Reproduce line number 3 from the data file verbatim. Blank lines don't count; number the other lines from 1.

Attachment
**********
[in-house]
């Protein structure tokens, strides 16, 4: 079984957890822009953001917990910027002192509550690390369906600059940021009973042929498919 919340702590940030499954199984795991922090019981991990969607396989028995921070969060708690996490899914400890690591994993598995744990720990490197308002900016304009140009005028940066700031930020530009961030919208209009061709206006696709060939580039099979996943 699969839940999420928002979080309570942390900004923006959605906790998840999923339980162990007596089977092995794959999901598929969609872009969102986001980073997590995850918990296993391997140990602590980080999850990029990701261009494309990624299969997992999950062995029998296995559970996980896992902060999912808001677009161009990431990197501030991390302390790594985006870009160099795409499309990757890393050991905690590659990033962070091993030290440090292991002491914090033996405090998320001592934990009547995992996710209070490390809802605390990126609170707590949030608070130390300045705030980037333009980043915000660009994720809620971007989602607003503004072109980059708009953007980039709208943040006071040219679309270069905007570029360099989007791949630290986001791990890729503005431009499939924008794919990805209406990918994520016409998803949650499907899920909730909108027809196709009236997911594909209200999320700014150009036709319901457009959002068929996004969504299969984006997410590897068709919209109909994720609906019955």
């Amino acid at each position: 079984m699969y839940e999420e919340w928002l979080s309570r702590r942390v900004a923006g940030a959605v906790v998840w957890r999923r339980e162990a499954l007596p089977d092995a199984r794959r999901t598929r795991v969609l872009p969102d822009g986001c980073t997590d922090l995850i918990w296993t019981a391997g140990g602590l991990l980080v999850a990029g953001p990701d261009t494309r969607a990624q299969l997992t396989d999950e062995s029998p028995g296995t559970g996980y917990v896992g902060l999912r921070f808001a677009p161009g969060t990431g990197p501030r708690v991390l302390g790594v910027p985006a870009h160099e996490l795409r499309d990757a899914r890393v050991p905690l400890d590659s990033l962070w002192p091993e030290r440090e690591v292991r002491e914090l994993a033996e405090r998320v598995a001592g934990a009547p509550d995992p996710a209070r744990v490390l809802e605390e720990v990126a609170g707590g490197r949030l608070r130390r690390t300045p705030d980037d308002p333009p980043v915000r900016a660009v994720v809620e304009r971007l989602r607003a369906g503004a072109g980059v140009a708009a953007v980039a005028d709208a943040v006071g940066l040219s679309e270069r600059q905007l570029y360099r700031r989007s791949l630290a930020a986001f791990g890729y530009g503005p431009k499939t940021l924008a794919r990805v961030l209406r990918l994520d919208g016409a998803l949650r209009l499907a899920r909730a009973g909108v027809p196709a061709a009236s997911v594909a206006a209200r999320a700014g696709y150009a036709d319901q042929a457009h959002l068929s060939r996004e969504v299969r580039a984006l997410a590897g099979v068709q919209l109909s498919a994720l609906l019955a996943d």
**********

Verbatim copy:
């Amino acid at each position: 079984m699969y839940e999420e919340w928002l979080s309570r702590r942390v900004a923006g940030a959605v906790v998840w957890r999923r339980e162990a499954l007596p089977d092995a199984r794959r999901t598929r795991v969609l872009p969102d822009g986001c980073t997590d922090l995850i918990w296993t019981a391997g140990g602590l991990l980080v999850a990029g953001p990701d261009t494309r969607a990624q299969l997992t396989d999950e062995s029998p028995g296995t559970g996980y917990v896992g902060l999912r921070f808001a677009p161009g969060t990431g990197p501030r708690v991390l302390g790594v910027p985006a870009h160099e996490l795409r499309d990757a899914r890393v050991p905690l400890d590659s990033l962070w002192p091993e030290r440090e690591v292991r002491e914090l994993a033996e405090r998320v598995a001592g934990a009547p509550d995992p996710a209070r744990v490390l809802e605390e720990v990126a609170g707590g490197r949030l608070r130390r690390t300045p705030d980037d308002p333009p980043v915000r900016a660009v994720v809620e304009r971007l989602r607003a369906g503004a072109g980059v140009a708009a953007v980039a005028d709208a943040v006071g940066l040219s679309e270069r600059q905007l570029y360099r700031r989007s791949l630290a930020a986001f791990g890729y530009g503005p431009k499939t940021l924008a794919r990805v961030l209406r990918l994520d919208g016409a998803l949650r209009l499907a899920r909730a009973g909108v027809p196709a061709a009236s997911v594909a206006a209200r999320a700014g696709y150009a036709d319901q042929a457009h959002l068929s060939r996004e969504v299969r580039a984006l997410a590897g099979v068709q919209l109909s498919a994720l609906l019955a996943d």